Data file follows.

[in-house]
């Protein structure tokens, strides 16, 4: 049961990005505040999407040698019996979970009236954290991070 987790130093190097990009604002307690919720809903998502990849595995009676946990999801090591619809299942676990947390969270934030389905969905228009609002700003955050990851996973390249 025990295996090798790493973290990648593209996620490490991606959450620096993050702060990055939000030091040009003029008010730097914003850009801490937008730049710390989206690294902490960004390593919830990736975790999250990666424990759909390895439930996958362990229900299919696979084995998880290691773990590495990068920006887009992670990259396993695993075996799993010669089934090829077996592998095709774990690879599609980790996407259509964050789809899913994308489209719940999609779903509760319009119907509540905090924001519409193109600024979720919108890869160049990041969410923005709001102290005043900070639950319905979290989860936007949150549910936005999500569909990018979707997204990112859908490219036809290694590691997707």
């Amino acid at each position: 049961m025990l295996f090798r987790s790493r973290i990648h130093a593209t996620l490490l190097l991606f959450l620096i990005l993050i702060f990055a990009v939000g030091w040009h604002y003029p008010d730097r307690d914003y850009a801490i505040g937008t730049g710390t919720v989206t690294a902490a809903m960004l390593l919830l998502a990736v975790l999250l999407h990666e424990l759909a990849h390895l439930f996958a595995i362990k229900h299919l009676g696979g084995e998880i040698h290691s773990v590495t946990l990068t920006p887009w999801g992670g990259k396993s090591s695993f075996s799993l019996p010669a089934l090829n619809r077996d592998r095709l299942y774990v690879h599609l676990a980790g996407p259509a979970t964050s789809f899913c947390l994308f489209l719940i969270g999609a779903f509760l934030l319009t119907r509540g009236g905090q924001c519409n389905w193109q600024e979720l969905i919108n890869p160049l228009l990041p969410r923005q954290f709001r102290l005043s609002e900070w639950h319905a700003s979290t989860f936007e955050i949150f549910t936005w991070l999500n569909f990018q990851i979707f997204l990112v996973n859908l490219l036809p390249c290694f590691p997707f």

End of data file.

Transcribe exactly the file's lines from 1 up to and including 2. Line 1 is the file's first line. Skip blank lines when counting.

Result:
[in-house]
């Protein structure tokens, strides 16, 4: 049961990005505040999407040698019996979970009236954290991070 987790130093190097990009604002307690919720809903998502990849595995009676946990999801090591619809299942676990947390969270934030389905969905228009609002700003955050990851996973390249 025990295996090798790493973290990648593209996620490490991606959450620096993050702060990055939000030091040009003029008010730097914003850009801490937008730049710390989206690294902490960004390593919830990736975790999250990666424990759909390895439930996958362990229900299919696979084995998880290691773990590495990068920006887009992670990259396993695993075996799993010669089934090829077996592998095709774990690879599609980790996407259509964050789809899913994308489209719940999609779903509760319009119907509540905090924001519409193109600024979720919108890869160049990041969410923005709001102290005043900070639950319905979290989860936007949150549910936005999500569909990018979707997204990112859908490219036809290694590691997707």